Exposed: The True Sources of HiringComments Off

Recruiting Metrics

Recruiting MetricsRecruiting metrics – a great debate.  For years, dialogue around the most effective source of hires has been a hot topic, while true (indisputable) candidate source data has been lacking.  From poor ATS capabilities, to candidate self reported data on the amazing question the industry wasted years on… “How did you hear about us”? Like we expect(ed) candidates to remember if they started their search on google, a job search aggregator site, a job board, a social or professional network, or a corporate career site..

A lot of progress has been made the past 24 months with regards to more tracking and intelligence about where hires are coming from (online), and the effectiveness of these sources.  A great example of this is the Jobs2Web Recruiting Dashboard. Marry this information with post hire details, and the possibilities completely open up to have the “quality” conversation.

I recently had the opportunity to discuss the recruiting results with a group of recruiting leaders – and their online recruiting results.  Disclaimer:  These results look at referring sources online. This information encompasses results from several organizations, encompassing thousands of hires over the past 6 months. These results are from “online sources”, and do not include internal hires or employee referrals.  Hires are from all levels – entry level to executive, and are across multiple industries.

Here are 6 examples of what the data shows:

  • Job seekers who start their search on a search engine, are 30% more likely to complete the application process once started – when compared to those that arrived at a companies corporate career site from a job board.
  • Candidate quality is 25% higher from those who start their search on a search engine, vs. those who landed on a companies’ career site via a job board.  Candidate quality is defined as meeting the basic job qualifications.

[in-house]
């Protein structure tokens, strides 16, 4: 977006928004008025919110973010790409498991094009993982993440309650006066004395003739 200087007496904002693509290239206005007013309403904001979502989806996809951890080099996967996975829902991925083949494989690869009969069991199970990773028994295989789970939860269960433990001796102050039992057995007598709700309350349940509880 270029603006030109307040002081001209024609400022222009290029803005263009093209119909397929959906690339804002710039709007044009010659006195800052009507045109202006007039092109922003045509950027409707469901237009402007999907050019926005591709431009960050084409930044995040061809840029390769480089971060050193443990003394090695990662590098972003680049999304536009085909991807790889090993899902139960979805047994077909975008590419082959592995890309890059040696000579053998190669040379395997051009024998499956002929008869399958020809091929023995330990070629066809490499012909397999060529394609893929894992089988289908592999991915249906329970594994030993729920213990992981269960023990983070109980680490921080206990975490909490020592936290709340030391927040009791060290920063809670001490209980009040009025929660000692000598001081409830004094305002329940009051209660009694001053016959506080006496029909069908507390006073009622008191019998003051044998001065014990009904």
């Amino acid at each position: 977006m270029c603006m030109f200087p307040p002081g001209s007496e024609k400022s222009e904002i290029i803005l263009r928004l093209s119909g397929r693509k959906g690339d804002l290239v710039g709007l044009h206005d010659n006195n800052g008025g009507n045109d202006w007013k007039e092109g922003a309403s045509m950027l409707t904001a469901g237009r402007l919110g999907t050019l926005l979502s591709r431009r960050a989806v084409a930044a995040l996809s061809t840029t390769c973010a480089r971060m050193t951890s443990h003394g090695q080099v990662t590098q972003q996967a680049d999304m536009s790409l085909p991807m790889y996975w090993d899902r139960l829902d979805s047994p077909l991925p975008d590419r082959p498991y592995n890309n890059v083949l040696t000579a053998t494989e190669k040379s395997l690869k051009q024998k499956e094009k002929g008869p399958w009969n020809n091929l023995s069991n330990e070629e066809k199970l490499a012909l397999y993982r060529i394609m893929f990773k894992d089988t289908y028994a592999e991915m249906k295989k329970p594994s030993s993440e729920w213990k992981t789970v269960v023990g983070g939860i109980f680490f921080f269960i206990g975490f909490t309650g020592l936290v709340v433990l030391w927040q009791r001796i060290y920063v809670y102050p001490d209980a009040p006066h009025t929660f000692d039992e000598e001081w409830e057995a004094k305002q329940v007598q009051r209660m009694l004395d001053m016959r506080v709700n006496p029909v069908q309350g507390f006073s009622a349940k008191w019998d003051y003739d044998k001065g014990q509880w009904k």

• Job aggregator sites have by far, referred a majority of the traffic (volume) to corporate career sites than other online sources, YET have nearly the lowest visit / apply to hire ratios.
  • Talent pipelines or “communities” are always a topic of conversation.  When looking at members of a community (and the online referring source they came from), subscriber to hire ratios average 4-5 times better when comparing corporate career sites to job boards.  The number (subscriber to hire) significantly decreases when comparing the ratio to aggregator sites.
  • Google as the starting point for a job seeker, has one of the highest “offer to accept” ratios, compared to other online sources.
  • Social and professional networks performed fairly strong, yet the volumes (as a referring source) are not as significant compared to others.  The data suggests the critical nature of having a presence on these sites is for branding and engagement – and building a community vs. a quick need to fill a job requisition.

There are a variety of online sources recruiters and leaders select as part of their overall strategy.  While there are many factors to consider and there is no silver bullet here, management information such as this is more valuable when looking at overall recruiting spend – compared to the results.

I recently caught up with Doug Berg, Jobs2Web Founder and Chief Recruiting Geek to get his take.  Here’s what Berg had to say:

The number of sources for candidates will continue to grow and become more fragmented – so getting infrastructure into your recruiting “apply chain” is going to be critical to measure all of the possible sources candidates arrive from. Finding key process flaws is going to also be critical – and knowing what KPI’s are causing the drop-off will matter.

While there are multiple dimensions to converting a career site visitor to a hire, successful organizations will have a strategy and action plan in place to analyze both the referring source in addition to other influencers throughout the process that convert any hire.

Data is just that..  Data.  Yet it is great to have the information needed to have performance-based conversations with vendors and providers.

For services recruiters pay for, we’ve excluded the vendor names.  That won’t be the case in future posts as we’re just getting started on this topic, and will be taking a closer look at multiple online and offline sources. And later this fall we’ll be taking an in-depth view of quality of hire measures from these sources.  If you are interested in participating in these conversations and have advanced analytics – and “post hire” information available, please email me.

About Jason Buss

Talent HQ’s creator and editor is Recruiting & Diversity Leader, Jason Buss. Talent HQ is a premier online news and information channel for the Recruiting and Human Resources community.

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  • Posted on: Tuesday, July 12th, 2011